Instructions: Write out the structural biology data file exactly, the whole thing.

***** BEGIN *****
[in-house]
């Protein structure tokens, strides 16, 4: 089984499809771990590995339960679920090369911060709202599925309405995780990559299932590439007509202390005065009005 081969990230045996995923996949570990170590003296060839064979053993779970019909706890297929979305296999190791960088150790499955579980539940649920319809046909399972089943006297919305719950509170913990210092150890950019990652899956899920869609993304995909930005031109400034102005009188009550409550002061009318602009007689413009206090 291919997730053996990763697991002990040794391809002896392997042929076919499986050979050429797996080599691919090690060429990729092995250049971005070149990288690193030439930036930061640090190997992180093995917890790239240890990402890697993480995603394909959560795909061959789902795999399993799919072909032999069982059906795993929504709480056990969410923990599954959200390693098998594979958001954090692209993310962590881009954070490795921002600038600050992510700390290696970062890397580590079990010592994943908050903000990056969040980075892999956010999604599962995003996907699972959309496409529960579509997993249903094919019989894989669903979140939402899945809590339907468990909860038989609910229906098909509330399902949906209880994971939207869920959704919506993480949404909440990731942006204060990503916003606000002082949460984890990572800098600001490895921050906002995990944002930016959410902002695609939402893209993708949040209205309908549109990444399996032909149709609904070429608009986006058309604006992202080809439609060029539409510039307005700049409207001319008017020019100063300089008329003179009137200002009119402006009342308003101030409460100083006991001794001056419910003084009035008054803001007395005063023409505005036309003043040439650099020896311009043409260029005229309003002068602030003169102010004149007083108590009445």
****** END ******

[in-house]
């Protein structure tokens, strides 16, 4: 089984499809771990590995339960679920090369911060709202599925309405995780990559299932590439007509202390005065009005 081969990230045996995923996949570990170590003296060839064979053993779970019909706890297929979305296999190791960088150790499955579980539940649920319809046909399972089943006297919305719950509170913990210092150890950019990652899956899920869609993304995909930005031109400034102005009188009550409550002061009318602009007689413009206090 291919997730053996990763697991002990040794391809002896392997042929076919499986050979050429797996080599691919090690060429990729092995250049971005070149990288690193030439930036930061640090190997992180093995917890790239240890990402890697993480995603394909959560795909061959789902795999399993799919072909032999069982059906795993929504709480056990969410923990599954959200390693098998594979958001954090692209993310962590881009954070490795921002600038600050992510700390290696970062890397580590079990010592994943908050903000990056969040980075892999956010999604599962995003996907699972959309496409529960579509997993249903094919019989894989669903979140939402899945809590339907468990909860038989609910229906098909509330399902949906209880994971939207869920959704919506993480949404909440990731942006204060990503916003606000002082949460984890990572800098600001490895921050906002995990944002930016959410902002695609939402893209993708949040209205309908549109990444399996032909149709609904070429608009986006058309604006992202080809439609060029539409510039307005700049409207001319008017020019100063300089008329003179009137200002009119402006009342308003101030409460100083006991001794001056419910003084009035008054803001007395005063023409505005036309003043040439650099020896311009043409260029005229309003002068602030003169102010004149007083108590009445």